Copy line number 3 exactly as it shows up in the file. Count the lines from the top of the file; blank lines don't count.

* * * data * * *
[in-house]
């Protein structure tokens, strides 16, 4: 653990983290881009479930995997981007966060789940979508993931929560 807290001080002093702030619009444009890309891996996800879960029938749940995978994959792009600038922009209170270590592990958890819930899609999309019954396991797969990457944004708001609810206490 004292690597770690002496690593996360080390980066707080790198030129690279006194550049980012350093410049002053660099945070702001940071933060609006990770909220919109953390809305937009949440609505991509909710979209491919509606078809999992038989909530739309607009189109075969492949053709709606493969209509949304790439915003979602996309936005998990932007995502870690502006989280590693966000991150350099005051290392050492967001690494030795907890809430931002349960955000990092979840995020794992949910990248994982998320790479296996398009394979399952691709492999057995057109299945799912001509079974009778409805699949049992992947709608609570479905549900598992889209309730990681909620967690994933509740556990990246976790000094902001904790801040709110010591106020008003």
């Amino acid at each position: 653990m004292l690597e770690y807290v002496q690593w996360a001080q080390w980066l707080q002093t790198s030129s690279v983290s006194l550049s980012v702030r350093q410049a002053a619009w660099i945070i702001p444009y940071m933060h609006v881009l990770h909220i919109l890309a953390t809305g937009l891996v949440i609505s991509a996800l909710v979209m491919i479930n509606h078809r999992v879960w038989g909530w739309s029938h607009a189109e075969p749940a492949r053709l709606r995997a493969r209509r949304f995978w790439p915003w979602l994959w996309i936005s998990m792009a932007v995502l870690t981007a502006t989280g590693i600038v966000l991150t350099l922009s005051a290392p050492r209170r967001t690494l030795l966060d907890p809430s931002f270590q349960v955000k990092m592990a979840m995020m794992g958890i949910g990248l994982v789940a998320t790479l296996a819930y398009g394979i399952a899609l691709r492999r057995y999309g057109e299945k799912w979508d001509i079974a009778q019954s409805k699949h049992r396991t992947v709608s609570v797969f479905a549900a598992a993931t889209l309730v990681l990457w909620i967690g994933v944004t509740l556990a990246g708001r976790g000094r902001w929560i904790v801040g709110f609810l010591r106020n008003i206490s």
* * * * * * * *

């Amino acid at each position: 653990m004292l690597e770690y807290v002496q690593w996360a001080q080390w980066l707080q002093t790198s030129s690279v983290s006194l550049s980012v702030r350093q410049a002053a619009w660099i945070i702001p444009y940071m933060h609006v881009l990770h909220i919109l890309a953390t809305g937009l891996v949440i609505s991509a996800l909710v979209m491919i479930n509606h078809r999992v879960w038989g909530w739309s029938h607009a189109e075969p749940a492949r053709l709606r995997a493969r209509r949304f995978w790439p915003w979602l994959w996309i936005s998990m792009a932007v995502l870690t981007a502006t989280g590693i600038v966000l991150t350099l922009s005051a290392p050492r209170r967001t690494l030795l966060d907890p809430s931002f270590q349960v955000k990092m592990a979840m995020m794992g958890i949910g990248l994982v789940a998320t790479l296996a819930y398009g394979i399952a899609l691709r492999r057995y999309g057109e299945k799912w979508d001509i079974a009778q019954s409805k699949h049992r396991t992947v709608s609570v797969f479905a549900a598992a993931t889209l309730v990681l990457w909620i967690g994933v944004t509740l556990a990246g708001r976790g000094r902001w929560i904790v801040g709110f609810l010591r106020n008003i206490s």